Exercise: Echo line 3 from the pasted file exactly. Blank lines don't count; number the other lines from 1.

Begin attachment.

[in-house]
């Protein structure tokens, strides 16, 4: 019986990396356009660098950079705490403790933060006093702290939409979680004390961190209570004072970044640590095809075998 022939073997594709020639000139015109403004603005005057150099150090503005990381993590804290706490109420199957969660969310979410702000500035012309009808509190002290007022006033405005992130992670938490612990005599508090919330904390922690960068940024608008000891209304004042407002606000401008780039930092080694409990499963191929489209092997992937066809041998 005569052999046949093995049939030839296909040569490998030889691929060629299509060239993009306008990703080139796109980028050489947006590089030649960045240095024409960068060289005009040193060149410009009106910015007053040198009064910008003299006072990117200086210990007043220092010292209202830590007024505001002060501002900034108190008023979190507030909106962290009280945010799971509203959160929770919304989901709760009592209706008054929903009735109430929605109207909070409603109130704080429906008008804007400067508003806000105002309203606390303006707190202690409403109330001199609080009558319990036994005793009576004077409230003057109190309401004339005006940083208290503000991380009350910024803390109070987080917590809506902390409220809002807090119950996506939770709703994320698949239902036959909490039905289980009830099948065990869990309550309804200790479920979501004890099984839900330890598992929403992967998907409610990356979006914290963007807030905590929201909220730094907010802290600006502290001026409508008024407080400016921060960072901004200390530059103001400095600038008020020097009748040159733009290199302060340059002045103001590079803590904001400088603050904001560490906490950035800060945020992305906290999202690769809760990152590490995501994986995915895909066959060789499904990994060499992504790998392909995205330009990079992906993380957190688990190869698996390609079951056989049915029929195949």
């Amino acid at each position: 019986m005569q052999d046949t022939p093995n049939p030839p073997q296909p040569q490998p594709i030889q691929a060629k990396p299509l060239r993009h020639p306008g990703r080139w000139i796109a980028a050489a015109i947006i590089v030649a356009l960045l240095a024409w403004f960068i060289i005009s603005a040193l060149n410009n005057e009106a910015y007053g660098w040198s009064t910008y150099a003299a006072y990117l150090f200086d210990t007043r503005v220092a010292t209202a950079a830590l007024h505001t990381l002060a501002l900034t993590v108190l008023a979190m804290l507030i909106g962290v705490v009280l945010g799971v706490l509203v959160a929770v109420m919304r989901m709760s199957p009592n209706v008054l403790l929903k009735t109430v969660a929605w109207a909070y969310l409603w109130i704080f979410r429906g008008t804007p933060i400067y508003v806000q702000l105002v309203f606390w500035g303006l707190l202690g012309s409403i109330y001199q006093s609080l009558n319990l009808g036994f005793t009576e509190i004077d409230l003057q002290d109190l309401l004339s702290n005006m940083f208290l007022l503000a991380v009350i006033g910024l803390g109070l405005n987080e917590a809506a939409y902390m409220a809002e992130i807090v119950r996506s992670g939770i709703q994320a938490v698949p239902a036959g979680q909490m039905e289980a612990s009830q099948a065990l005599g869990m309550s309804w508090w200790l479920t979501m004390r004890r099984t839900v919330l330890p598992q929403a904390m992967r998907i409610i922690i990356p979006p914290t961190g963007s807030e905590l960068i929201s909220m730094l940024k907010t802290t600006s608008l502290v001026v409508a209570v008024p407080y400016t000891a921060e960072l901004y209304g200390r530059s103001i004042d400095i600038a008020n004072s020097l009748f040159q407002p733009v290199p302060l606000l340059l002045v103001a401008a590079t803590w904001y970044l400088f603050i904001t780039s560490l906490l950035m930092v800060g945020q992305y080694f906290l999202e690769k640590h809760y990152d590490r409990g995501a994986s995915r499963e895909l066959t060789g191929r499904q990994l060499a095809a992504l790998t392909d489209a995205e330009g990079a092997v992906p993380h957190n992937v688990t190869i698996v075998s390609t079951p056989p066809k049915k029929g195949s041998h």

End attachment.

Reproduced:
């Amino acid at each position: 019986m005569q052999d046949t022939p093995n049939p030839p073997q296909p040569q490998p594709i030889q691929a060629k990396p299509l060239r993009h020639p306008g990703r080139w000139i796109a980028a050489a015109i947006i590089v030649a356009l960045l240095a024409w403004f960068i060289i005009s603005a040193l060149n410009n005057e009106a910015y007053g660098w040198s009064t910008y150099a003299a006072y990117l150090f200086d210990t007043r503005v220092a010292t209202a950079a830590l007024h505001t990381l002060a501002l900034t993590v108190l008023a979190m804290l507030i909106g962290v705490v009280l945010g799971v706490l509203v959160a929770v109420m919304r989901m709760s199957p009592n209706v008054l403790l929903k009735t109430v969660a929605w109207a909070y969310l409603w109130i704080f979410r429906g008008t804007p933060i400067y508003v806000q702000l105002v309203f606390w500035g303006l707190l202690g012309s409403i109330y001199q006093s609080l009558n319990l009808g036994f005793t009576e509190i004077d409230l003057q002290d109190l309401l004339s702290n005006m940083f208290l007022l503000a991380v009350i006033g910024l803390g109070l405005n987080e917590a809506a939409y902390m409220a809002e992130i807090v119950r996506s992670g939770i709703q994320a938490v698949p239902a036959g979680q909490m039905e289980a612990s009830q099948a065990l005599g869990m309550s309804w508090w200790l479920t979501m004390r004890r099984t839900v919330l330890p598992q929403a904390m992967r998907i409610i922690i990356p979006p914290t961190g963007s807030e905590l960068i929201s909220m730094l940024k907010t802290t600006s608008l502290v001026v409508a209570v008024p407080y400016t000891a921060e960072l901004y209304g200390r530059s103001i004042d400095i600038a008020n004072s020097l009748f040159q407002p733009v290199p302060l606000l340059l002045v103001a401008a590079t803590w904001y970044l400088f603050i904001t780039s560490l906490l950035m930092v800060g945020q992305y080694f906290l999202e690769k640590h809760y990152d590490r409990g995501a994986s995915r499963e895909l066959t060789g191929r499904q990994l060499a095809a992504l790998t392909d489209a995205e330009g990079a092997v992906p993380h957190n992937v688990t190869i698996v075998s390609t079951p056989p066809k049915k029929g195949s041998h």